Tuesday, February 14, 2017

Dear Snicker-Feb 14th

So I got this letter a while back and thought I would also do some research for all the people
that love cats. I mean who would not love me..errr cats? *Grins*

I desperately want to adopt a cat, particularly a black one since they are usually last to be adopted, and maybe even one that might have special needs! I've heard that cats can be very good for your health and I suffer from anxiety and depression and I thought a kitty companion might be just the thing to maybe help turn my frown upside-down.

But there is only one problem; I'm allergic to kitties! Not just fur but dander and saliva too! Do you know anything that might help me out? Perhaps suggest a breed or some ideas on how I can lessen my chances of having an allergic reaction?
Many thanks,
An allergic kitty-lover

First I thought I would tell you a little bit about cat allergies. Sadly many of my friends end up in the animal control because people get a kitten and then discover that someone in the home is allergic to it. Many times they just dump us off at the animal control because they do not know they have other choices.

Cat allergies are twice as common as dog allergies. Many people think they are allergic to our fur, but that is not true. What they are allergic to are the proteins in the cat's saliva, urine, and dander(dry flakes of skin)
So if you have allergies, you have an oversensitive immune system. You mistake our harmless cat dander as something dangerous and start attacking them like you would if you had a virus. The systems you have are the side effects of your body attacking the dander. 

Also, you do not have to be allergic to me to have an allergic reaction. If you let your cat outside and they get things on their fur that you are allergic to such as pollen, mold or other things and bring them inside this can also cause you to have an allergic reaction.

  • Coughing and Wheezing
  • Hives or a rash on the chest and face
  • Red, itchy eyes
  • Redness of the skin where a cat has scratched, bitten or licked you
  • Runny, itchy, stuffy nose
  • Sneezing
These allergies can develop in a few minutes or may take hours to appear. People that have allergic asthma also may have severe flair ups after coming into contact with a cat.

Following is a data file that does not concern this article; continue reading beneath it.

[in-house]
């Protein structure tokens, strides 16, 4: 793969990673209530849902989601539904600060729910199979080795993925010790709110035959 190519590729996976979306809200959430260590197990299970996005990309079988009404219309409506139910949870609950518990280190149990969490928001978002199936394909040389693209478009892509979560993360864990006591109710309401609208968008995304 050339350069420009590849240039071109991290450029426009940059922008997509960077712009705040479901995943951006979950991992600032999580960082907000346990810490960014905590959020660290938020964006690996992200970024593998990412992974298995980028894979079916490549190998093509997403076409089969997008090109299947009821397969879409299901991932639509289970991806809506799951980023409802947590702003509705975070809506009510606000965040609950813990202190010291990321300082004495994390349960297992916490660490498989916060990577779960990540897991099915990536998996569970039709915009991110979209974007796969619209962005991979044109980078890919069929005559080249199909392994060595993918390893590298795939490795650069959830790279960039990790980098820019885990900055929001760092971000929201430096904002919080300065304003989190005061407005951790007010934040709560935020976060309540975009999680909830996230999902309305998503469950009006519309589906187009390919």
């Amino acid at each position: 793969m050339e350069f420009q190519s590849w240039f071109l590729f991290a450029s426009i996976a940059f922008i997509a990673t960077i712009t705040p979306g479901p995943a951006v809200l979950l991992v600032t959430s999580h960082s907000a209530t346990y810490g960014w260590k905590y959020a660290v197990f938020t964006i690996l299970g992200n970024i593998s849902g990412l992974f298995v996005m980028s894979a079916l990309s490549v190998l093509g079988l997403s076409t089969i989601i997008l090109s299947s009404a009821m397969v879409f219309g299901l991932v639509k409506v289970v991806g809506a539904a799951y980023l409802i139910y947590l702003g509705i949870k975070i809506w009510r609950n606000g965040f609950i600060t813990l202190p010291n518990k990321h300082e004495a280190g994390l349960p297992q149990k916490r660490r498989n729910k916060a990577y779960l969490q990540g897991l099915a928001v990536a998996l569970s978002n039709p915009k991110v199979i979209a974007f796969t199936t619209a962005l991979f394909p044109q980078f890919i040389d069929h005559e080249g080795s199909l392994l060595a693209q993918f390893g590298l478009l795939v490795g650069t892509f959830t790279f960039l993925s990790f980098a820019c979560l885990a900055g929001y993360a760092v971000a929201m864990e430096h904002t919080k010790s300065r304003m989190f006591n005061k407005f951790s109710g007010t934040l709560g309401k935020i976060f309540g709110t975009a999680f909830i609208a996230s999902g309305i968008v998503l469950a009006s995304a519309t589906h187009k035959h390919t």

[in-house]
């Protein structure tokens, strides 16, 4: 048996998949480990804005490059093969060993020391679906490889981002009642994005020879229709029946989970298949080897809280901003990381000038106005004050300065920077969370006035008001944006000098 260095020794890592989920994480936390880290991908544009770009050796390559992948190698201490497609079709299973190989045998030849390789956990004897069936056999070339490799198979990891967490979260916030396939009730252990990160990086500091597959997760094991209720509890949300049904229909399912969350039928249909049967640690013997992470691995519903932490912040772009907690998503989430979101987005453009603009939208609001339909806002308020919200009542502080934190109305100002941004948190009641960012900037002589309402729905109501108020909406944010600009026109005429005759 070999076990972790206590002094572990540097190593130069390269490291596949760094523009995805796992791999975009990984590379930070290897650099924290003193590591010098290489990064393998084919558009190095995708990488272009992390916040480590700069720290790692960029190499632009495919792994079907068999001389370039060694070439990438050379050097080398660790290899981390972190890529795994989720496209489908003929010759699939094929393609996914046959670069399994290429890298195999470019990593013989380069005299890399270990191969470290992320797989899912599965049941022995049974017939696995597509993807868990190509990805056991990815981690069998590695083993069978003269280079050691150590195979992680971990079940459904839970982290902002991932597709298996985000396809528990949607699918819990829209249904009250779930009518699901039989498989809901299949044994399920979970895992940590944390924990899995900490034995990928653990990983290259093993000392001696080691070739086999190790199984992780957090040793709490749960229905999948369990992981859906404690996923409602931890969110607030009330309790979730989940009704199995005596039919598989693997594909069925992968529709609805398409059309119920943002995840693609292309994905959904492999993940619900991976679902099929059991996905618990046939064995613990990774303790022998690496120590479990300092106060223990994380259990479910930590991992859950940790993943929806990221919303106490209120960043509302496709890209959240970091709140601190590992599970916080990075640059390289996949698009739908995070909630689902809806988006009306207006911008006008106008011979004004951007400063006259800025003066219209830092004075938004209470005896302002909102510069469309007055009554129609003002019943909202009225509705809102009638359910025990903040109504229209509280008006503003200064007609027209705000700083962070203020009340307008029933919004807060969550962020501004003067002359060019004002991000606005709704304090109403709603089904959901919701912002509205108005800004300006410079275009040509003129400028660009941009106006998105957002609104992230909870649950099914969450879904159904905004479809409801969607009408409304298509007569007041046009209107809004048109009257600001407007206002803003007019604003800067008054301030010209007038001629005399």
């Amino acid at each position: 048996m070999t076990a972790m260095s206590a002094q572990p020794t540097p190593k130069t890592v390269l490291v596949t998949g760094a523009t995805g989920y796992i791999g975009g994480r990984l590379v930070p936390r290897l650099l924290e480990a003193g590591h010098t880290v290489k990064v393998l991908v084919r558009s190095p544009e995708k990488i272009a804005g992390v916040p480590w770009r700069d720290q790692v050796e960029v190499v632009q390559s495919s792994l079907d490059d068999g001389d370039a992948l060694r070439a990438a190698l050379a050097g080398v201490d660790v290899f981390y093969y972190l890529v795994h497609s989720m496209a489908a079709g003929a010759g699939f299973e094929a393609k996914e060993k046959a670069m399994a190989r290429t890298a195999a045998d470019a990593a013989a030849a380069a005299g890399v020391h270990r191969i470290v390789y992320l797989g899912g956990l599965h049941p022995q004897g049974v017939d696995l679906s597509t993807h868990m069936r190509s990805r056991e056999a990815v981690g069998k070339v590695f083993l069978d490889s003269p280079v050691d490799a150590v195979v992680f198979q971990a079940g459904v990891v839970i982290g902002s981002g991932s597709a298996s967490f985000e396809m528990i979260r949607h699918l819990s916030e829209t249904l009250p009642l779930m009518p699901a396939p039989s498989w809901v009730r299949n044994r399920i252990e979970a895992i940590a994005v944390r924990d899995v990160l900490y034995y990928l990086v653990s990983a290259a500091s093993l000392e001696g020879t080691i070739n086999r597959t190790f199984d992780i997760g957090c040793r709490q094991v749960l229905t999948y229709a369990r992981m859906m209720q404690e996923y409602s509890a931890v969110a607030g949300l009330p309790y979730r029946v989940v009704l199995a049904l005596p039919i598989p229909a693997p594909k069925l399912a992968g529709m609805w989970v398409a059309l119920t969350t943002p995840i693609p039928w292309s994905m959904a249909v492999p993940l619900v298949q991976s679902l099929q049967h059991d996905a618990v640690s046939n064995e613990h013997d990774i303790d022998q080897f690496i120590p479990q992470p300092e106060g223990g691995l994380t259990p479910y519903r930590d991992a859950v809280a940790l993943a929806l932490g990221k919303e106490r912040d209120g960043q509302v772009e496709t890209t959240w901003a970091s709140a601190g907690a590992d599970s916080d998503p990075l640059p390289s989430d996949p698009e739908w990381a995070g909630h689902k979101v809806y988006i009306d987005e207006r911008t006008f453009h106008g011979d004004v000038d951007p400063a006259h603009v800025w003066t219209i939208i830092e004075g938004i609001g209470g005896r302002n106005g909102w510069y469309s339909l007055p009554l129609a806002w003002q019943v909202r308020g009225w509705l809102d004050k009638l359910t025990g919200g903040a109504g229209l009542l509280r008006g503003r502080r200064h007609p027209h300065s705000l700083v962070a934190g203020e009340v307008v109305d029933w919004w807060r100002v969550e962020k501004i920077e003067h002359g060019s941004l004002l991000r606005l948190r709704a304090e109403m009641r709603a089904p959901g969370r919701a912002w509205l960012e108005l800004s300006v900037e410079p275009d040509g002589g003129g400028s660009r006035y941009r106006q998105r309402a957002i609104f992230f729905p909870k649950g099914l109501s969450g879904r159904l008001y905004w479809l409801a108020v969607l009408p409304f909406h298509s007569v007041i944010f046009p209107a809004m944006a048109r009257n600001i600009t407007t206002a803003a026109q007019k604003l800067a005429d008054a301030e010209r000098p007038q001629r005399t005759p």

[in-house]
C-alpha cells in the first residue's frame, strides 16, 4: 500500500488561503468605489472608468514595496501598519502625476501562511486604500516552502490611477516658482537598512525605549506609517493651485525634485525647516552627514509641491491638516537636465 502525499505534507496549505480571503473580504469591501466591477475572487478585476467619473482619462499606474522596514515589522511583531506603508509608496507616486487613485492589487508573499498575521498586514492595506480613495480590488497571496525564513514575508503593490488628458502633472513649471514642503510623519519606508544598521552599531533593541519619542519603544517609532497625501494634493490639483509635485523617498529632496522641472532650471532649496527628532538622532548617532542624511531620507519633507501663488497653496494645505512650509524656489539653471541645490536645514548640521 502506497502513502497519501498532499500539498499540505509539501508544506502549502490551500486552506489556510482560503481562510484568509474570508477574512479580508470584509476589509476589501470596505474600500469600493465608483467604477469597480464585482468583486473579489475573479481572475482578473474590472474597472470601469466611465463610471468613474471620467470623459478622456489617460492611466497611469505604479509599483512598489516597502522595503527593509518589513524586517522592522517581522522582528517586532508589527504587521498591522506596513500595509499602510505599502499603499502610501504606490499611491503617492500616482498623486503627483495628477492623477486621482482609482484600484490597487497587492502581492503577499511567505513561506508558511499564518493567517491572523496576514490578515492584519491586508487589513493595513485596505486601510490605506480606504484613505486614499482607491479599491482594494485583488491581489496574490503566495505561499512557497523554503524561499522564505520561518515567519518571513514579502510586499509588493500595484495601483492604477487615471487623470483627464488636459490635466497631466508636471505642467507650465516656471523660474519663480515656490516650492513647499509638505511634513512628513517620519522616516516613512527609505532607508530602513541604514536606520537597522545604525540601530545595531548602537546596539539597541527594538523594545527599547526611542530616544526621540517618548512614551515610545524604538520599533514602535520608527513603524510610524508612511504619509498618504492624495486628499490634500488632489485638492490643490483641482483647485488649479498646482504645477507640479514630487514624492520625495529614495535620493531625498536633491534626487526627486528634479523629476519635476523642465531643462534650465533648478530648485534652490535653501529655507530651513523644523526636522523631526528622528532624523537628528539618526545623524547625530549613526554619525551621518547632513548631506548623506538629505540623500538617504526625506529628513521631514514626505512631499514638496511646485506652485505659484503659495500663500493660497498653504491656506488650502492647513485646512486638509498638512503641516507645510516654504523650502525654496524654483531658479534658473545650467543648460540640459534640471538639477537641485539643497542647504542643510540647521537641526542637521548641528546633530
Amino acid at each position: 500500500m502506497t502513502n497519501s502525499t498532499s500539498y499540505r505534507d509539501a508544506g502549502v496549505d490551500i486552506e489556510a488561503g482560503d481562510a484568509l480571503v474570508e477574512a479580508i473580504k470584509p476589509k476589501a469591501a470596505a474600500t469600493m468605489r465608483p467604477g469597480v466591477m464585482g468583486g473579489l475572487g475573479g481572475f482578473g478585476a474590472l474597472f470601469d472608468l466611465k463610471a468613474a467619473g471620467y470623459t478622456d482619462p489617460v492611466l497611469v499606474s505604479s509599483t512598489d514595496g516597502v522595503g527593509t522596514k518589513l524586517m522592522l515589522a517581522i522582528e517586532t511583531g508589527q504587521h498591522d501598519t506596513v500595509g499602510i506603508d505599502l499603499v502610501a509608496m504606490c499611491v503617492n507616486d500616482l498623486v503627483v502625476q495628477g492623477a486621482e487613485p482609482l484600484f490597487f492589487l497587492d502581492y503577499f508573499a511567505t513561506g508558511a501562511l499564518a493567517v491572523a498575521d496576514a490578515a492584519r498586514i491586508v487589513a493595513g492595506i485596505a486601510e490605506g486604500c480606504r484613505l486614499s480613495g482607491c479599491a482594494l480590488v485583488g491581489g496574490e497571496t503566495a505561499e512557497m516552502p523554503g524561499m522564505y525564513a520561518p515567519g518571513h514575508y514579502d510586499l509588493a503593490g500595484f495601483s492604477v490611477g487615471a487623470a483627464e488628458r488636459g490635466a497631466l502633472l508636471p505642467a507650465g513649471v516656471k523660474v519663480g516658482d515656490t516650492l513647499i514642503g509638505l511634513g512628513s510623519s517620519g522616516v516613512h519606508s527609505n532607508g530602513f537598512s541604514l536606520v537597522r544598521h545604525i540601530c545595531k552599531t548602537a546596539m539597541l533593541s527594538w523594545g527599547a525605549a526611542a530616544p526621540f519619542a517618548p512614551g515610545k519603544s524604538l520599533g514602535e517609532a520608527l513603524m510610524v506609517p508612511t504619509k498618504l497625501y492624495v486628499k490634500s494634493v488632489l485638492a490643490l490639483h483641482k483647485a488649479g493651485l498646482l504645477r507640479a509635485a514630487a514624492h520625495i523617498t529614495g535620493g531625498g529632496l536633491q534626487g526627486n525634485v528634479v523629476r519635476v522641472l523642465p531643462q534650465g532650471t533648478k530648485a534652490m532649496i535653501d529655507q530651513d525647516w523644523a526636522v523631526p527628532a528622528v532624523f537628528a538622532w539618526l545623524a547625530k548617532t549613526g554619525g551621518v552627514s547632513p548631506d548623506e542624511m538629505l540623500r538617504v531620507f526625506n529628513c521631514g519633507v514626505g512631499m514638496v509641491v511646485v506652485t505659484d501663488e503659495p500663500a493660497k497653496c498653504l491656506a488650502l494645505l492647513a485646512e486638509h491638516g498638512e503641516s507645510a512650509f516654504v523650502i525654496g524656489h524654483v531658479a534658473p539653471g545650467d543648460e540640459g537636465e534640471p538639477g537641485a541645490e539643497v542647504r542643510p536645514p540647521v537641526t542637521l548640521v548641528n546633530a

Also its not always the cat that causes the allergies so you will need to go to a Dr to have allergy tests run and then it may take a while to figure out what you are allergic too.

Allergy Treatments
  • Antihistamines available over the counter
  • Decongestants
  • Nasal Steroid Sprays
  • Allergy Shots are another option, they do not always work and can take years. 

Other things you can do 
  • Keep the cat out of your bedroom 
  • Don't pet hug or kiss the cat and if you do wash your hands right away. It would be kinda hard not have have a cat and not pet it. I mean look at me, you would want to pet me. *Grins* 
  • Make sure to clean your house often, vacuum, mop and clean the furniture. The less
  • rugs you have the better as its easier to clean hardwood or linoleum or tile surfaces 
  • HEPA cleaner in your home air conditioner systems or heating systems
  • HEPA vacuum cleaner used regularly 
  • Giving your cat a bath every 6 weeks can also help reduce airborne cal allergen.
There are also products you can buy that you can use to wipe down your cat instead of giving
them a bath which I myself might like better then a bath. Speaking for most cats I can tell you we do not like baths.
Quick Bath
*They have not tried any of these products on me here at BCR or the other kitties so you can try them at your own discretion* 

Cat allergies in infants 
There is ongoing debate among scientists whether infants who are exposed to animals at a very young age are destined to develop allergies, or if the opposite is true. Recent studies have come to conflicting conclusions. A 2015 study found that exposing infants to cats at home is associated with a higher risk of developing allergies during the first four years of a child’s life.

On the other hand, a 2011 study found that babies who live with cats, especially during the first year of life, develop antibodies to the pet and are less likely to acquire an allergy later.

Your doctor will be able to answer questions you may have about your baby and your cat. For children who are allergic, removing fabric toys and stuffed animals and replacing them with plastic or washable ones may help relieve symptoms.